By the 1940's, SAAMI claimed that "...Since that time (referring to the 1940's publishing of "The Ten Commandments of Safety"), fatal firearm accidents have decreased dramatically and are currently at historic low levels".

 

All of this completely falls in line with what I have experienced in my testings. When SAAMI came up with 13,000 cup at some point, the 44-40 rifle performance plummeted.

 

The 1940's is when Winchester stopped manufacturing the 44-40 High Velocity loads, and the 1970's is when Winchester neutered normal factory loads. So called High Velocity loads were still manufactured by Remington but they were nowhere near what they used to be and were basically what normal loads used to be prior to the 60's. Remington's High Velocity loads by that time were noted safe for all firearms....not true for original HV loads. Top it all off by more modern High Power rifles...it all makes sense on why the 44-40 lost popularity and was phased out. It is certainly understandable because in the mid 1970's when I was ten and started hunting, I favored the Remington 742 30-06' and has always been a favorite of mine. Although I did hunt at that time with the 44-40, it was not until later that I started to have a desire to return to the older girl and not till the advent of the internet where I was able to really dig into the history.

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1 hour ago, El Mulo Vaquero, SASS #55942 said:

Here are two examples.  Both factory stock. The 73' with damaged links, sheared the pin in the links creating excess heads pace.  357

The 66' in 44-40 is and old uberti.  The frame is stretched and tweaked badly.  The side plates and top parallel are the indicators.  The bolt would not cycle.  This rifle is a wall hanger

20151008_083521.jpg

20140829_100055.jpg



Can I use these photos and explanation on the 44-40 website? If so can I credit you name or remain anonymous? I would like to add it here:
 

 

Untitled.jpg

and would look something like this
https://sites.google.com/view/44winchester/handloading/stretched-brass-frames-and-damaged-toggles

Edited by Savvy Jack

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1 hour ago, Savvy Jack said:



Can I use these photos and explanation on the 44-40 website? If so can I credit you name or remain anonymous? I would like to add it here:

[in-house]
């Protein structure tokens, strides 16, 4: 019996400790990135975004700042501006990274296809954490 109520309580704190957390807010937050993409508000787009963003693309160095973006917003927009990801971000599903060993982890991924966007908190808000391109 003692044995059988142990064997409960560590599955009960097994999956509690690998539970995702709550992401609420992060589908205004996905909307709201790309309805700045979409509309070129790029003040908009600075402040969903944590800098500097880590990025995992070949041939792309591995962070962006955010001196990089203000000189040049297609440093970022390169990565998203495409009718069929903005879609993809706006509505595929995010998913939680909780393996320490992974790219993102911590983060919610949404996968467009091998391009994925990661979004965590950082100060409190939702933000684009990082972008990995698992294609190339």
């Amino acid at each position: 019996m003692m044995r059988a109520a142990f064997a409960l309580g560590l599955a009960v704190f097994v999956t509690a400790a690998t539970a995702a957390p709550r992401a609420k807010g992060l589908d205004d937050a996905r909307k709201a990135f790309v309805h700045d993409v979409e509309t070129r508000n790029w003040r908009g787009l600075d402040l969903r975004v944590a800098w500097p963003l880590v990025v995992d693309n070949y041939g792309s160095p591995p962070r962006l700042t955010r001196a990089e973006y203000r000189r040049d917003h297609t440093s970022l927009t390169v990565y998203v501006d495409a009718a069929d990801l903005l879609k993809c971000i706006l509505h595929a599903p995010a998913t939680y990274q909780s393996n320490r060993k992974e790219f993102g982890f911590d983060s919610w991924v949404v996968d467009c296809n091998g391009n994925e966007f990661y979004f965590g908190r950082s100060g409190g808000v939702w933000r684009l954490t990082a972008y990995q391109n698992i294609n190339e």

Untitled.jpg

and would look something like this
https://sites.google.com/view/44winchester/handloading/stretched-brass-frames-and-damaged-toggles

 

Sure, you can use it

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58 minutes ago, El Mulo Vaquero, SASS #55942 said:

 

Sure, you can use it

 

Thanks, I'll see what else I can find to go along with them!

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7 hours ago, Savvy Jack said:


Thanks Colorado, I am glad you noticed it. That is exactly why I posted it. I also agree that I think what we hear is hogwash for the most part and just parroting hearsay. Doesn't mean there may be a few here or there for one reason or another. How do the strength of the toggle kits hold up?

As most here may know, my armature pressure testing with the Pressuretrace system yielded most factory cas loads barely hit 6,000psi while Winchester Super-X hunting loads came in at a whopping 6,600psi. Most Lyman 49th Group I (Winchester 73' types) max loads came in at 9,300psi while most Lyman Group II (Winchester 92/Marlin 94 types) came in 15,000psi to 18,000psi...18,000psi being close to 22,000 cup. ...and we all know the 73' came out in 44 magnum as well proving the toggles are not as weak as most think in the replica 73's. On a side note, notwithstanding pressure curves, my testing of swiss FFg black powder loads (.17" compression) in original semi-balloonhead pre-1884 cases yielded 14,000psi. Those same loads in starline brass (.21" compression) yielded 8,953psi. Goes FFFg loads in early headstamp cases yielded 12,500psi while WRA headstamped cases yielded 11,001 psi. Velocities were 1,373, 1,226, 1,350 and 1,272 respectively, paralleling advertised velocities during those years. CCI 300 primers were used. Small pistol primers used in some small primer pocket cases (1,276fps).